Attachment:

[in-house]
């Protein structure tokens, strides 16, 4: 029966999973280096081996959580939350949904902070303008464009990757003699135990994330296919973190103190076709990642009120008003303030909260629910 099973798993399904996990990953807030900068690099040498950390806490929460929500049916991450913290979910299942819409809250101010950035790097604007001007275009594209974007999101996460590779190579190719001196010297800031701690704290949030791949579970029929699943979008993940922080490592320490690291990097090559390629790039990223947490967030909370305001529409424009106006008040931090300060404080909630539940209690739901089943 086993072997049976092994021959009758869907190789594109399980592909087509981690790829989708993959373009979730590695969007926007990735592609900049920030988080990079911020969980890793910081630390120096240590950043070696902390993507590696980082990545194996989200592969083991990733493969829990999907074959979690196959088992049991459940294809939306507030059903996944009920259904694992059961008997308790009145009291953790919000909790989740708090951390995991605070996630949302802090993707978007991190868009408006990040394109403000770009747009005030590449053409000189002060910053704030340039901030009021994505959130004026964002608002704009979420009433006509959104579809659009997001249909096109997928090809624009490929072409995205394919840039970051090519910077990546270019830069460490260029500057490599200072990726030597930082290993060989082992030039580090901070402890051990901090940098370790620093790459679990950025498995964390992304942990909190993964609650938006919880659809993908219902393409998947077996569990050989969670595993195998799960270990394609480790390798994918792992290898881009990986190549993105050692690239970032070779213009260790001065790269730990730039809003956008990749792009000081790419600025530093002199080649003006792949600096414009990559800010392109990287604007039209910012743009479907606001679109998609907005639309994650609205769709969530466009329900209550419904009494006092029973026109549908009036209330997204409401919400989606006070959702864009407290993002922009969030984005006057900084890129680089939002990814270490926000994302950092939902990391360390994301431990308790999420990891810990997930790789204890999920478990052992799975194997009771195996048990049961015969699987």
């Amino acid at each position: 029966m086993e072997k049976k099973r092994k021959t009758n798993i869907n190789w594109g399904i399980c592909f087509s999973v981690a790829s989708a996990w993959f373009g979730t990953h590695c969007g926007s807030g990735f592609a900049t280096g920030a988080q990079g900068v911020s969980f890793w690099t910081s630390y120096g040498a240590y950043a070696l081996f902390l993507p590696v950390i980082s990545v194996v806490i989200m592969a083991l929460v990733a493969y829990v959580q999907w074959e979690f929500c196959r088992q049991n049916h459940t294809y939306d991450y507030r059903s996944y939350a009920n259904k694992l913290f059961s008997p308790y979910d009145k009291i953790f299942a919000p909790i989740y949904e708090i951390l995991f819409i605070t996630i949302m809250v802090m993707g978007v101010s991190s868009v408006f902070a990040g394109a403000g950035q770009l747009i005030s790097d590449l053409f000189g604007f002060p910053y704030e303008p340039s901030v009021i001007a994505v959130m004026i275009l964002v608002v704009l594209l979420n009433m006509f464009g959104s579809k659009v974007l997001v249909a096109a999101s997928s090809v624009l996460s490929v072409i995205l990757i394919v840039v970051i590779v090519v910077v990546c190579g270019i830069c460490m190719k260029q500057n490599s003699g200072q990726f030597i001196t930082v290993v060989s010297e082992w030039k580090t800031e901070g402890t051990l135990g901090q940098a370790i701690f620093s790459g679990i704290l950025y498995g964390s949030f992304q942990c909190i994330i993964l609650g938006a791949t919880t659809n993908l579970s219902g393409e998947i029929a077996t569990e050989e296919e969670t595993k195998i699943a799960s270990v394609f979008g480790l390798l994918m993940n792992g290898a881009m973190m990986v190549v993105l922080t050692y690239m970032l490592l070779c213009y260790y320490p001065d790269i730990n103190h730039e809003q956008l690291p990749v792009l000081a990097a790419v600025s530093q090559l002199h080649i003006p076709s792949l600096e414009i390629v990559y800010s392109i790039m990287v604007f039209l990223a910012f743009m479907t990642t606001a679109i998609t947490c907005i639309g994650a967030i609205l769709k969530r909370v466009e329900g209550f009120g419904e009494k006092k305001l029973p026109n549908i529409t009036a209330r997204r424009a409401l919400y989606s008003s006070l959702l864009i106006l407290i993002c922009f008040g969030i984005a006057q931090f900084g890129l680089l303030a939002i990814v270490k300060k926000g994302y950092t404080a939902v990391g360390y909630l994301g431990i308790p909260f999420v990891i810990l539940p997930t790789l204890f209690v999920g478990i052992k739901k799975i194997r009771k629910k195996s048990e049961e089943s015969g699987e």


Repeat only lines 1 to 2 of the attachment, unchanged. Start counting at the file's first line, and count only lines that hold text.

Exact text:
[in-house]
């Protein structure tokens, strides 16, 4: 029966999973280096081996959580939350949904902070303008464009990757003699135990994330296919973190103190076709990642009120008003303030909260629910 099973798993399904996990990953807030900068690099040498950390806490929460929500049916991450913290979910299942819409809250101010950035790097604007001007275009594209974007999101996460590779190579190719001196010297800031701690704290949030791949579970029929699943979008993940922080490592320490690291990097090559390629790039990223947490967030909370305001529409424009106006008040931090300060404080909630539940209690739901089943 086993072997049976092994021959009758869907190789594109399980592909087509981690790829989708993959373009979730590695969007926007990735592609900049920030988080990079911020969980890793910081630390120096240590950043070696902390993507590696980082990545194996989200592969083991990733493969829990999907074959979690196959088992049991459940294809939306507030059903996944009920259904694992059961008997308790009145009291953790919000909790989740708090951390995991605070996630949302802090993707978007991190868009408006990040394109403000770009747009005030590449053409000189002060910053704030340039901030009021994505959130004026964002608002704009979420009433006509959104579809659009997001249909096109997928090809624009490929072409995205394919840039970051090519910077990546270019830069460490260029500057490599200072990726030597930082290993060989082992030039580090901070402890051990901090940098370790620093790459679990950025498995964390992304942990909190993964609650938006919880659809993908219902393409998947077996569990050989969670595993195998799960270990394609480790390798994918792992290898881009990986190549993105050692690239970032070779213009260790001065790269730990730039809003956008990749792009000081790419600025530093002199080649003006792949600096414009990559800010392109990287604007039209910012743009479907606001679109998609907005639309994650609205769709969530466009329900209550419904009494006092029973026109549908009036209330997204409401919400989606006070959702864009407290993002922009969030984005006057900084890129680089939002990814270490926000994302950092939902990391360390994301431990308790999420990891810990997930790789204890999920478990052992799975194997009771195996048990049961015969699987």